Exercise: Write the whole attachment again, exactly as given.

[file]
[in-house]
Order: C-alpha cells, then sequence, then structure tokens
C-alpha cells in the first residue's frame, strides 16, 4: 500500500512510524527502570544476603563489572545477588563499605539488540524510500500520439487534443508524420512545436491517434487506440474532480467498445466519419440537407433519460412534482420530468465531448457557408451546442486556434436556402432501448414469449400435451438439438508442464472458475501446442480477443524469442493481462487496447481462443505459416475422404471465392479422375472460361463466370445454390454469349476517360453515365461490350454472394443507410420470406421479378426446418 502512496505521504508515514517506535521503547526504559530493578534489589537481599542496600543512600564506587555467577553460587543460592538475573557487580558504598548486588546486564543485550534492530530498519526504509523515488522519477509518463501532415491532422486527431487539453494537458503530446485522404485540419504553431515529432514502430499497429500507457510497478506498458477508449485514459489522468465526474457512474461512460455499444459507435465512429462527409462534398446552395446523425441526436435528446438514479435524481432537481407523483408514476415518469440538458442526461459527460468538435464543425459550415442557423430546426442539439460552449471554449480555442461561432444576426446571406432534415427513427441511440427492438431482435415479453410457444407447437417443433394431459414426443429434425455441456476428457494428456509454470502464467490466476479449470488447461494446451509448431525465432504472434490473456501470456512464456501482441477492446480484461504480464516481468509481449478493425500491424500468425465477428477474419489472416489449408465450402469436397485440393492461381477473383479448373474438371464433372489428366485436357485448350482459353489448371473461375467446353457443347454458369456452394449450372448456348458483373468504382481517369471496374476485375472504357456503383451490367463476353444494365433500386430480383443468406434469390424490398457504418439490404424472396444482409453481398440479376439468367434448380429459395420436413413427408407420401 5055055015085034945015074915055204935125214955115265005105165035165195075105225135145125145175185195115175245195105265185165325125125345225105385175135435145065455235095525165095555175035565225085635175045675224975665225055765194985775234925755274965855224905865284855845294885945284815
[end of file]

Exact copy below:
[in-house]
Order: C-alpha cells, then sequence, then structure tokens
C-alpha cells in the first residue's frame, strides 16, 4: 500500500512510524527502570544476603563489572545477588563499605539488540524510500500520439487534443508524420512545436491517434487506440474532480467498445466519419440537407433519460412534482420530468465531448457557408451546442486556434436556402432501448414469449400435451438439438508442464472458475501446442480477443524469442493481462487496447481462443505459416475422404471465392479422375472460361463466370445454390454469349476517360453515365461490350454472394443507410420470406421479378426446418 502512496505521504508515514517506535521503547526504559530493578534489589537481599542496600543512600564506587555467577553460587543460592538475573557487580558504598548486588546486564543485550534492530530498519526504509523515488522519477509518463501532415491532422486527431487539453494537458503530446485522404485540419504553431515529432514502430499497429500507457510497478506498458477508449485514459489522468465526474457512474461512460455499444459507435465512429462527409462534398446552395446523425441526436435528446438514479435524481432537481407523483408514476415518469440538458442526461459527460468538435464543425459550415442557423430546426442539439460552449471554449480555442461561432444576426446571406432534415427513427441511440427492438431482435415479453410457444407447437417443433394431459414426443429434425455441456476428457494428456509454470502464467490466476479449470488447461494446451509448431525465432504472434490473456501470456512464456501482441477492446480484461504480464516481468509481449478493425500491424500468425465477428477474419489472416489449408465450402469436397485440393492461381477473383479448373474438371464433372489428366485436357485448350482459353489448371473461375467446353457443347454458369456452394449450372448456348458483373468504382481517369471496374476485375472504357456503383451490367463476353444494365433500386430480383443468406434469390424490398457504418439490404424472396444482409453481398440479376439468367434448380429459395420436413413427408407420401 5055055015085034945015074915055204935125214955115265005105165035165195075105225135145125145175185195115175245195105265185165325125125345225105385175135435145065455235095525165095555175035565225085635175045675224975665225055765194985775234925755274965855224905865284855845294885945284815